Whose idea it was, we no longer remember. Which is really the way it ought to be, with communal efforts like this. The idea? To decorate the cover of the 1987 Lands’ End Christmas catalog with a beautiful, cheery quilt we would make ourselves. (A fitting project for the company we are.)
So it began, way back in April. First we formed a committee of ten, which, like all committees, spent hours talking about what kind of quilt to make. Finally we decided on a “sampler” quilt, with many different squares joined into one.
After more than a few heady visits to nearby fabric stores, we began cutting cloth, creating kits for each differently-patterned square. A snippet of calico here, a snippet of muslin there.
Then came the sewing. Kits went out to eleven people, representing 11 different Lands’ End departments, from Sales to Inseaming to House-keeping. And these folks began working on them – at home and on office coffee breaks, or whenever they could find time – not easy when you’re a working mother, as most of our quilters were. In the end, about 34 people put the quilt together – from 5 basic colors and 8 fabrics, and in a myriad of stitches representing collective innate knowledge.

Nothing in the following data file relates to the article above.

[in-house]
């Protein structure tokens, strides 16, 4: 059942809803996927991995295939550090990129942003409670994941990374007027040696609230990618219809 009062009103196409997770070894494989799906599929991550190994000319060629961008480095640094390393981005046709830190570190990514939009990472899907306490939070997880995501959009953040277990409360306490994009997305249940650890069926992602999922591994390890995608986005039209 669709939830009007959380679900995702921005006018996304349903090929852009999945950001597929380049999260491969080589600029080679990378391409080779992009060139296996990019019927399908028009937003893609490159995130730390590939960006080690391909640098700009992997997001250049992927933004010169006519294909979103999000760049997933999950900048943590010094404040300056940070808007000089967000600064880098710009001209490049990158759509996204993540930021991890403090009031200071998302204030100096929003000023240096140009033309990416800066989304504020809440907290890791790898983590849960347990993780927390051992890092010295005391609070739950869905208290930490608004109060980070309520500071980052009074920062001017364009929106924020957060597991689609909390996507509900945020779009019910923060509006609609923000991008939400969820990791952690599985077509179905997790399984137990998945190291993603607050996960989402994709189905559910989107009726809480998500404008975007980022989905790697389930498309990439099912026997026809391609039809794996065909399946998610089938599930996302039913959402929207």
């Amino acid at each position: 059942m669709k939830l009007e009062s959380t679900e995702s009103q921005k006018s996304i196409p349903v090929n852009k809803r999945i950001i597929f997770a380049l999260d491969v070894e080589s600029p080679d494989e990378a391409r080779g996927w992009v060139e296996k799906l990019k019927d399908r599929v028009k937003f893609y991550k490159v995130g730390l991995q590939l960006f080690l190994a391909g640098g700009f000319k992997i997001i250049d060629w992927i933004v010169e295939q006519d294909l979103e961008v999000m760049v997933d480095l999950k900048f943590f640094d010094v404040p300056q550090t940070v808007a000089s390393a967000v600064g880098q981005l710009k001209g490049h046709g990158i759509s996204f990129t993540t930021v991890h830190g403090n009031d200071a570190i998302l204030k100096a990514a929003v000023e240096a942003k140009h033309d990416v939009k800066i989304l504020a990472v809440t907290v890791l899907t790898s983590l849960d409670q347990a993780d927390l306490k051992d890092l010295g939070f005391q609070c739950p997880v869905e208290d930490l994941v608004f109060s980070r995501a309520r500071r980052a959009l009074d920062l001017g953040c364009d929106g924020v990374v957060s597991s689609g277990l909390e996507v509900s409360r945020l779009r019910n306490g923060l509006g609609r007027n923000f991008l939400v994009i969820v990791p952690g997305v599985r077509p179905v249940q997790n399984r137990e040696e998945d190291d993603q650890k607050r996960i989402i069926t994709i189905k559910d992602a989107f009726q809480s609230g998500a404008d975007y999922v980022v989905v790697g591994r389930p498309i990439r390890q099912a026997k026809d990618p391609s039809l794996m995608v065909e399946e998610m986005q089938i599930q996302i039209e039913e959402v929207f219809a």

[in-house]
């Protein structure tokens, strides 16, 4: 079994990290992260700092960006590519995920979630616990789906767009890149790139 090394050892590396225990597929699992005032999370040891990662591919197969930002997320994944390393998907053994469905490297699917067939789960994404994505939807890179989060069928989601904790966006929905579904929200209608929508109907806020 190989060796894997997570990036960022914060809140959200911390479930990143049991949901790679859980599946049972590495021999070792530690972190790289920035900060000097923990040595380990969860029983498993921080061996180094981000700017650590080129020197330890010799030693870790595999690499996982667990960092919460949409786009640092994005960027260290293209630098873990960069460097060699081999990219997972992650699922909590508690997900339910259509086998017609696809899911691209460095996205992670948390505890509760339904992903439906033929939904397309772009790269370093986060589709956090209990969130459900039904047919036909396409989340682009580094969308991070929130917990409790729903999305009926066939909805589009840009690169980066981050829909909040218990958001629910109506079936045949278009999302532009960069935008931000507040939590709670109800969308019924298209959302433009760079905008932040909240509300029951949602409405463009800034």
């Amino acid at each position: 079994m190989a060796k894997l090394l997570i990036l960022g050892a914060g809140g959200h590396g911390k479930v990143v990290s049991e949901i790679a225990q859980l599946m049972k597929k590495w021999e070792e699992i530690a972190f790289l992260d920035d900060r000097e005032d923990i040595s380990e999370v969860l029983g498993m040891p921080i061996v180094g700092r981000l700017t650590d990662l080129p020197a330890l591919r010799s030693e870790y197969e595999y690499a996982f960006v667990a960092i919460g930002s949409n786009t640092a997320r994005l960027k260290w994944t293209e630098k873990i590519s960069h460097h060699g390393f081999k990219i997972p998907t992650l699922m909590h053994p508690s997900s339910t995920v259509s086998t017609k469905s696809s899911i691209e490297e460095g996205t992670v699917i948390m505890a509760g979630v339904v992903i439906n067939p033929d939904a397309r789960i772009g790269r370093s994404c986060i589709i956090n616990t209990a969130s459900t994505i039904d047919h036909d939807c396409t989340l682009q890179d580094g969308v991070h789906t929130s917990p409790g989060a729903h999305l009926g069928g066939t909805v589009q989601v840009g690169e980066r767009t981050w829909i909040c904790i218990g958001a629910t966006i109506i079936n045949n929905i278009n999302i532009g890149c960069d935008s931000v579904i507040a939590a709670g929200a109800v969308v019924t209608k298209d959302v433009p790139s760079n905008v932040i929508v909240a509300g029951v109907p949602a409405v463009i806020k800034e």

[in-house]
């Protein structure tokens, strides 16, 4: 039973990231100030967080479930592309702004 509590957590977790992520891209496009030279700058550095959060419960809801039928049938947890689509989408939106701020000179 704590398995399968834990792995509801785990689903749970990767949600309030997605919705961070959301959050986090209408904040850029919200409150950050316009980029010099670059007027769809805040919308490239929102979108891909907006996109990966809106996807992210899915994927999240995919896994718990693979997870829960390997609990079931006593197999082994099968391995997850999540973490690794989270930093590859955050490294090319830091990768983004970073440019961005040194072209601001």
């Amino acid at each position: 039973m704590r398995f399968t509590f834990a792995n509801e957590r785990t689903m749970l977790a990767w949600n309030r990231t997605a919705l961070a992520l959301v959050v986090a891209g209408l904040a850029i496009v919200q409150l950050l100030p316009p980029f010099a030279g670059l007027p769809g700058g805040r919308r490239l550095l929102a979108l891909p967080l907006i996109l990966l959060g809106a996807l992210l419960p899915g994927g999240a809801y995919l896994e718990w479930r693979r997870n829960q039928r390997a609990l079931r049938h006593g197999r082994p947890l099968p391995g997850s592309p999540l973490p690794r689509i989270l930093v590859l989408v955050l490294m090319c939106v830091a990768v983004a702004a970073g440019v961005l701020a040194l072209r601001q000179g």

Finally, on July 9, “Quilt Day” at Lands’ End, the quilt was finished. Almost. Because those who designed the quilt made provision for a narrow border and left it unquilted, so that anyone in the company could add a stitch or two, and have a hand in the historic event. (It is worth noting that the planners made sure the border was patterned, so the inexpert stitches of the late-inning sewers, many of whom were men, would not ruin the quilt’s perfection.)
Our best estimates are that it took slightly more than 1,000 hours to make the basic quilt. And more than 500 Lands’ Enders added at least a stitch or two to the final result.
We’re proud of our quilt because we made it together. It was our way of wishing our customers a cheery and happy Christmas, in a uniquely “cut and sewn” way. It was not an idea that came from a public relations consultant or a “brand committee” – it sprang up naturally from the character of the people who work at Lands’ End.
“It was a labor of love,” recalls Sharon Kostuch of our Customer Service Department, one of the quilters. “I remember the good times we had together as much as I remember the quilt.”
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